Friday, February 19, 2010

Death of the Washington Consensus?

The IMF last week issued a staff position report (warning: pdf link) that represents something of a mea culpa and a retreat from the Washington Consensus. Taken from the conclusion:

“The crisis was not triggered primarily by macroeconomic policy. But it has exposed flaws in the precrisis policy framework, forced policymakers to explore new policies during the crisis, and forces us to think about the architecture of postcrisis macroeconomic policy.

In many ways, the general policy framework should remain the same. The ultimate goals should be to achieve a stable output gap and stable inflation. But the crisis has made clear that policymakers have to watch many targets, including the composition of output, the behavior of asset prices, and the leverage of different agents. It has also made clear that they have potentially many more instruments at their disposal than they used before the crisis. The challenge is to learn how to use these instruments in the best way. The combination of traditional monetary policy and regulation tools, and the design of better automatic stabilizers for fiscal policy, are two promising routes. These need to be explored further.

Finally, the crisis has also reinforced lessons that we were always aware of, but with greater experience now internalize more strongly. Low public debt in good times creates room to act forcefully when needed. Good plumbing, in terms of prudential regulation, and transparent data in the monetary, financial, and fiscal areas are critical to our economic system functioning well. Capitalizing on the experience of the crisis, our job will be not only to come up with creative policy innovations, but also to help make the case with the public at large for the difficult but necessary adjustment and reforms that stem from those lessons.”

Nothing controversial about any of the above, but the devil is in the details. There are some pretty conventional prescriptions that the paper advocates – providing banking system liquidity as needed, fiscal prudence during good times, and strengthening automatic stabilisers aka transfers (tax-rebates, handouts) to the poor; but how about these bombshells:

  1.  Should the Inflation Target Be Raised? - “Should policymakers therefore aim for a higher target inflation rate in normal times, in order to increase the room for monetary policy to react to such shocks? To be concrete, are the net costs of inflation much higher at, say, 4 percent than at 2 percent, the current target range? Is it more difficult to anchor expectations at 4 percent than at 2 percent?”
  2. Combining Monetary and Regulatory Policy - “If leverage appears excessive, regulatory capital ratios can be increased; if liquidity appears too low, regulatory liquidity ratios can be introduced and, if needed, increased; to dampen housing prices, loan-to-value ratios can be decreased; to limit stock price increases, margin requirements can be increased.”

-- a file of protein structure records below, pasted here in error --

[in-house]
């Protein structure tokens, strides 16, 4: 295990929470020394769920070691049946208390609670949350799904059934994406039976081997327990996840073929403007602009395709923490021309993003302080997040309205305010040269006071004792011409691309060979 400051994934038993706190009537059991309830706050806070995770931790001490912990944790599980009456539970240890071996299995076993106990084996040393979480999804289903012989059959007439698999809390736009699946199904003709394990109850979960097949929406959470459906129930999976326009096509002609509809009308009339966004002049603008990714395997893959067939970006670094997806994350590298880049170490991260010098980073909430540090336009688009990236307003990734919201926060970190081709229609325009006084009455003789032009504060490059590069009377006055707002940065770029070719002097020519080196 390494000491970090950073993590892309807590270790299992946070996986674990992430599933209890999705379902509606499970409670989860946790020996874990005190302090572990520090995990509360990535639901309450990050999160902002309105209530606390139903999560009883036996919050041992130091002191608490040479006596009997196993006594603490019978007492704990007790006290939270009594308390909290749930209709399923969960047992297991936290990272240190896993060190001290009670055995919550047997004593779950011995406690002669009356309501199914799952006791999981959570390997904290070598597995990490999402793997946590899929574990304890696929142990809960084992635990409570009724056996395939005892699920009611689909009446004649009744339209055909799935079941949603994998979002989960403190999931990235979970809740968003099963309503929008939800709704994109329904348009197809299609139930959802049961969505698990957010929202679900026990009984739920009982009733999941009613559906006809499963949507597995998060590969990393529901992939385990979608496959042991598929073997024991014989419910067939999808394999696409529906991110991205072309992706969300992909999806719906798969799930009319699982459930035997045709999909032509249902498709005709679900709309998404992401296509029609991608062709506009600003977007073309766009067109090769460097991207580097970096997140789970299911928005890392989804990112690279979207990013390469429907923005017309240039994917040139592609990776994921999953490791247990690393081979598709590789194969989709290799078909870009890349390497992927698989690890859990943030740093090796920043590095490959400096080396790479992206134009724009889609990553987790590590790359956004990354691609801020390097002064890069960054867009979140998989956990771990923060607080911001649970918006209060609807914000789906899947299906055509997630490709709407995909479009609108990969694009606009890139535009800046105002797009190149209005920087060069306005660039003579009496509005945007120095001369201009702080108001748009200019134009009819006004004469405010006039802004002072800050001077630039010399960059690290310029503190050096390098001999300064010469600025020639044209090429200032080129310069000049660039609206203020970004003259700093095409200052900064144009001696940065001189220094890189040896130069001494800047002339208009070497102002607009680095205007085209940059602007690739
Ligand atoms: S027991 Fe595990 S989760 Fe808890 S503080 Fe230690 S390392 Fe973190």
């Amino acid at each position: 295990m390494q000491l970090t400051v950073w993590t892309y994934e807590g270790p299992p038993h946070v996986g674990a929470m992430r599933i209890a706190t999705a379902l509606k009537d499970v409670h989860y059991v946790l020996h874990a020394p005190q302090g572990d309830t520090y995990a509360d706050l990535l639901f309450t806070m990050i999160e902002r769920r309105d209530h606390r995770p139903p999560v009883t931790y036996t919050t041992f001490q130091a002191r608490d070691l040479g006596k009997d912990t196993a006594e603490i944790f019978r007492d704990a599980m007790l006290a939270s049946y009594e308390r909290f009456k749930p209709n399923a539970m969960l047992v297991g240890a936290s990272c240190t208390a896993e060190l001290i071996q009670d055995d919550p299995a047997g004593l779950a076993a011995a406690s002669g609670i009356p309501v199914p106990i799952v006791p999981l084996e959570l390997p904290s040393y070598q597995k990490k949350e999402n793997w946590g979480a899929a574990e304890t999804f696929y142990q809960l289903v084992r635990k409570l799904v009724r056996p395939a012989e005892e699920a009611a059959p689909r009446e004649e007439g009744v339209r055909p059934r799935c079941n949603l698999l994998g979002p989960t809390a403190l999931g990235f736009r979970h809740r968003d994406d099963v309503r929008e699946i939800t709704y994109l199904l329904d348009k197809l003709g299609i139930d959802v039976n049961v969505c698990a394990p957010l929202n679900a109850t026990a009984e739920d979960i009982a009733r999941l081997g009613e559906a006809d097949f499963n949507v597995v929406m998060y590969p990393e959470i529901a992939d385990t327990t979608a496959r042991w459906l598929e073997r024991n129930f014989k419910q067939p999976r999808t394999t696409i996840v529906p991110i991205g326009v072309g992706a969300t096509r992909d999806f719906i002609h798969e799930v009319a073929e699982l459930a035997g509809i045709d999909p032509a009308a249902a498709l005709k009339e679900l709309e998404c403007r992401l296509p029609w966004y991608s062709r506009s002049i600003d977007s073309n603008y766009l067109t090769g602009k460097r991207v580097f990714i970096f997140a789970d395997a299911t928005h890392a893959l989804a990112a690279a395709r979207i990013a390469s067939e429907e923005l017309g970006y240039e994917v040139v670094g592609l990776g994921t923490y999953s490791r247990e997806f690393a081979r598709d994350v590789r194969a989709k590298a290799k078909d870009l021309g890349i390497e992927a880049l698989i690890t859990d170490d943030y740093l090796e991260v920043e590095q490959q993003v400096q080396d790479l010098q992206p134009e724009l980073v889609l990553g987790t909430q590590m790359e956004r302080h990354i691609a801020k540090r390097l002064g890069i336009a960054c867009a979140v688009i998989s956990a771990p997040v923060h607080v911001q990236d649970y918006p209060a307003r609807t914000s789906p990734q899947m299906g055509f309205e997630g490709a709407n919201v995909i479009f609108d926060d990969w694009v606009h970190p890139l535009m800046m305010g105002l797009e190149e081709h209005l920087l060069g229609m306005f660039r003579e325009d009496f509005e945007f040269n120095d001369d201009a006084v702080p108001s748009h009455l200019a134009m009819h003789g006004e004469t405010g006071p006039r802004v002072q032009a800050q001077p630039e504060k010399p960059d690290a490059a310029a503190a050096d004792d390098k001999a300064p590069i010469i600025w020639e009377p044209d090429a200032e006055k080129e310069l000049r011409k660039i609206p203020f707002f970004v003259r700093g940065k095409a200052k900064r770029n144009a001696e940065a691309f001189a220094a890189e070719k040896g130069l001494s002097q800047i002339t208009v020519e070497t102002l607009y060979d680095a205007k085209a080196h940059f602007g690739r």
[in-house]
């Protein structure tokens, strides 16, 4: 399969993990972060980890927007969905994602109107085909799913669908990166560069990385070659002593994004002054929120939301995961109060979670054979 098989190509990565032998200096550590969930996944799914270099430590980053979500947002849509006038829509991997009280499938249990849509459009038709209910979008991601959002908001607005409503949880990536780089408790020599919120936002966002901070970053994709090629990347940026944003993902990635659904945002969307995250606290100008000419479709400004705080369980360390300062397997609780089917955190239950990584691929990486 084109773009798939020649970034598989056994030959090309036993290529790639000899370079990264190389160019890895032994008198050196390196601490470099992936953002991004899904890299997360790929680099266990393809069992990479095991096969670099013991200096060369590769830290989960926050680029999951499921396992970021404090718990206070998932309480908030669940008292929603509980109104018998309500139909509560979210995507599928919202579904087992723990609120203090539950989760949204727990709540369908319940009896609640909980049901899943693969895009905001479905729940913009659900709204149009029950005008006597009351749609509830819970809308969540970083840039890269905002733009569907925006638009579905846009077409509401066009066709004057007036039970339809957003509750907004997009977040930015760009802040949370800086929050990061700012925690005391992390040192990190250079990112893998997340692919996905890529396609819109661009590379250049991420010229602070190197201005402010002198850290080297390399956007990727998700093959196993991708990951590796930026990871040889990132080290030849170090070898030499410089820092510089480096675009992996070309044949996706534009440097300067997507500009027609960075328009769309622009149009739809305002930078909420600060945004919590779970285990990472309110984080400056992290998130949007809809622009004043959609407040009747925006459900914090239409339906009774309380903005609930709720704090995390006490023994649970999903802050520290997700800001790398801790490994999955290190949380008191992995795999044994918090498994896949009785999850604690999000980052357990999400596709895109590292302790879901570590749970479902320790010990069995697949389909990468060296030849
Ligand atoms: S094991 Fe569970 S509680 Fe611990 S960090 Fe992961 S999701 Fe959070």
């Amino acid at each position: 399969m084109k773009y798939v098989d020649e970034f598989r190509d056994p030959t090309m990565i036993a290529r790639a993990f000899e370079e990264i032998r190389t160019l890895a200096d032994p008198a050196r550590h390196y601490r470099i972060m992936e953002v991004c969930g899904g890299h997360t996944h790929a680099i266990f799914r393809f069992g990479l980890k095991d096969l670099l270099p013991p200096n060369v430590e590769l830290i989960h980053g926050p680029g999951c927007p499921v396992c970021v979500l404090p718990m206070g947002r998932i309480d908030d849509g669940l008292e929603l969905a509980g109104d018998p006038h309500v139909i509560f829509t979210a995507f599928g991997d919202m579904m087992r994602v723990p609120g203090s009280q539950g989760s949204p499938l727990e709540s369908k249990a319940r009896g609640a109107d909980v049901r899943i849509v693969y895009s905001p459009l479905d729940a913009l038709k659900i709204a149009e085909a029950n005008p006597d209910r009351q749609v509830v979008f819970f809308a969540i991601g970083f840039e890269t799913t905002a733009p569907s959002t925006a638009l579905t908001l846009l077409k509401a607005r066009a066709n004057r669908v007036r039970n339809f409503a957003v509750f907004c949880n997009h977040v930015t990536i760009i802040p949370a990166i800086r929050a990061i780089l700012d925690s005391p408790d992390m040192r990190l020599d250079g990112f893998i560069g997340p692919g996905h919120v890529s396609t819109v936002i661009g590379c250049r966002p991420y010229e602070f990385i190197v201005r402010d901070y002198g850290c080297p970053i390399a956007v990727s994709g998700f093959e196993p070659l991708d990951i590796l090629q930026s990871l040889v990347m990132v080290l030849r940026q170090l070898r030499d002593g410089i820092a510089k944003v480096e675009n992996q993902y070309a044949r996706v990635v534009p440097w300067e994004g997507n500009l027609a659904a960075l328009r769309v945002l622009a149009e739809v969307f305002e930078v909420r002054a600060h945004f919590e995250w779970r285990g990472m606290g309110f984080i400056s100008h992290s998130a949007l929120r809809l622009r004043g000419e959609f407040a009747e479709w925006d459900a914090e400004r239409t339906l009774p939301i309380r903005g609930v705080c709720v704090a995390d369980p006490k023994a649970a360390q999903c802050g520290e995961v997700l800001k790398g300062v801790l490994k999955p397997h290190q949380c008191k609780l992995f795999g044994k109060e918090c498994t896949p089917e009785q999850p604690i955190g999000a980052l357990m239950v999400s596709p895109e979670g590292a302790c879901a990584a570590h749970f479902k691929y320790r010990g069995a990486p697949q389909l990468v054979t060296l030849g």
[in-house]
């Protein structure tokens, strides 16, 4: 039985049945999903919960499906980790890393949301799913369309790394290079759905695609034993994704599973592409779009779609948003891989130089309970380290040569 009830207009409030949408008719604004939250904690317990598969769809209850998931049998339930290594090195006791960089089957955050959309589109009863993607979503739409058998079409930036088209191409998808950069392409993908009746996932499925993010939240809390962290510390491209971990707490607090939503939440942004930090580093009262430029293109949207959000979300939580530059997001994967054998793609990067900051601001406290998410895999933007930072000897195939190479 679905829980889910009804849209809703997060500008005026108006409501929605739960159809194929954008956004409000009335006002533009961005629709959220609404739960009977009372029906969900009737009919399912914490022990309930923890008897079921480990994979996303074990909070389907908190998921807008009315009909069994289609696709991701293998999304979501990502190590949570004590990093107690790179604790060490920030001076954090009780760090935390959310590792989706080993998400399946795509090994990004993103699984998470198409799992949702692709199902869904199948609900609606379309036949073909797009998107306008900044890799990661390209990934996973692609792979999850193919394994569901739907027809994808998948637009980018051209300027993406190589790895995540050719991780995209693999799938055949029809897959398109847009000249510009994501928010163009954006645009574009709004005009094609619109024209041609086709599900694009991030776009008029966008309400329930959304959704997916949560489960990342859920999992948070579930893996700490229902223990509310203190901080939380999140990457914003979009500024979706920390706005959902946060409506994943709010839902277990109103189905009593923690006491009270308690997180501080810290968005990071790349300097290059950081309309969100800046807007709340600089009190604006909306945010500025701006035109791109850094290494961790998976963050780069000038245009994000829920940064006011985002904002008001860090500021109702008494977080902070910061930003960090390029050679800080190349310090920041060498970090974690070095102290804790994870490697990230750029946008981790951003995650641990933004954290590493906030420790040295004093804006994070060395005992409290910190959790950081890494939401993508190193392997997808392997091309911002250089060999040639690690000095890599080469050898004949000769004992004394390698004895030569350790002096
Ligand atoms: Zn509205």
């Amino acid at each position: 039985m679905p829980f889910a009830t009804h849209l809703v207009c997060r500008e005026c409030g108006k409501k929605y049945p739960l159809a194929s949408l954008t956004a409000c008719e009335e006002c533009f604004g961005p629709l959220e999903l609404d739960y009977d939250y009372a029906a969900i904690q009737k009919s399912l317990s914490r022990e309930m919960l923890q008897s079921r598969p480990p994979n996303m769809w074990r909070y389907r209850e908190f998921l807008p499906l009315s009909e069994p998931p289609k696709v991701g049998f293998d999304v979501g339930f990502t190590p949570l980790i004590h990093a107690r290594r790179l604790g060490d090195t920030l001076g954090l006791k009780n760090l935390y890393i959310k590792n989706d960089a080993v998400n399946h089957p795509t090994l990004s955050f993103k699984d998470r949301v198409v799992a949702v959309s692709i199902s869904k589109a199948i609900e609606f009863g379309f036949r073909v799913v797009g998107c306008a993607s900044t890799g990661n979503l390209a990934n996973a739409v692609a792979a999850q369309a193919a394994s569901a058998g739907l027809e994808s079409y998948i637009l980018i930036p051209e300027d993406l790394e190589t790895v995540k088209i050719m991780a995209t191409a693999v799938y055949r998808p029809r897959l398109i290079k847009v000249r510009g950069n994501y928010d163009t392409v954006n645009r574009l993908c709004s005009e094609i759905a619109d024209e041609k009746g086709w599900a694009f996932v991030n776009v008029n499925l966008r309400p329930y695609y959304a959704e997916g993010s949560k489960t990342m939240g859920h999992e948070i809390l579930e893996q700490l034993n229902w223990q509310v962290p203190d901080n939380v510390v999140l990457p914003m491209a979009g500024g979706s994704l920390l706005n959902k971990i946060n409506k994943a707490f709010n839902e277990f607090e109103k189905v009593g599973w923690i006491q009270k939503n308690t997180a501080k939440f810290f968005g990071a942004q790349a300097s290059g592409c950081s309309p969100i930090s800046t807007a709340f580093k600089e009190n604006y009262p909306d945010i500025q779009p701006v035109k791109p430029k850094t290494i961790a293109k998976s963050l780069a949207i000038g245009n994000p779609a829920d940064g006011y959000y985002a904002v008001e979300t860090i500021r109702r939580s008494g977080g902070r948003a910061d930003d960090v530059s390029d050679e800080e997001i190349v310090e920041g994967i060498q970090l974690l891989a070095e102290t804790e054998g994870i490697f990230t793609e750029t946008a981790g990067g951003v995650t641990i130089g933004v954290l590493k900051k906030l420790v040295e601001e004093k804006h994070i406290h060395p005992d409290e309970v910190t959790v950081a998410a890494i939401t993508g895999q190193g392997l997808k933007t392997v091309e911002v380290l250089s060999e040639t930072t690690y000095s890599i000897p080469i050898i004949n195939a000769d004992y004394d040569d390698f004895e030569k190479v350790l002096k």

3. Inflation Targeting and Foreign Exchange Intervention - “Central banks in small open economies should openly recognize that exchange rate stability is part of their objective function. This does not imply that inflation targeting should be abandoned. Indeed, at least in the short term, imperfect capital mobility endows central banks with a second instrument in the form of reserve accumulation and sterilized intervention. This tool can help control the external target while domestic objectives are left to the policy rate.”


In case you’re not clear about what they’re talking about, in plain English the IMF are calling for:

  1. A higher average inflation rate target and by extension, a higher than average policy interest rate as well. The basic goal of central banks worldwide in the last thirty or so years has been price stability, which in real-world terms (taking into account structural issues and a buffer for real money supply growth) has translated into an average inflation goal of around 2%. Higher inflation would have distortive effects on business and personal decisions, such as on investment and savings.
  2. Capital controls and market intervention. Can I say, we told you so?
  3. Exchange rate intervention. Can I say…oh, I said that already.

In short, this is a retreat from the free market fundamentalism that has characterised IMF and World Bank policy approaches for decades. What a comedown. There’s also the unspoken acknowledgement here that every country is different, and that the one-size-fits-all approach (or in business-school-speak – using “best practices”) to remedial policies is suboptimal, er, won’t work.

I’m not knocking the basic conclusion that free markets are the best method of organising economic activity. But I do think we have to be pragmatic and recognise that real-world markets everywhere are distorted by asymmetric information and differing levels of pricing power between buyers and sellers. It should also be recognised that while the price discovery process through the interaction of supply and demand is the best way to obtain a Pareto-optimal allocation, nothing says that any given equilibrium point is “first-best”.

Technical notes:

  1. “Rethinking Macroeconomic Policy”, Blancard, O. and Giovanni Dell’Ariccia and Paolo Mauro, IMF Staff Position Note, SPN/10/03, International Monetary Fund
  2. INTERVIEW WITH OLIVIER BLANCHARD, “IMF Explores Contours of Future Macroeconomic Policy”, IMF Survey Magazine

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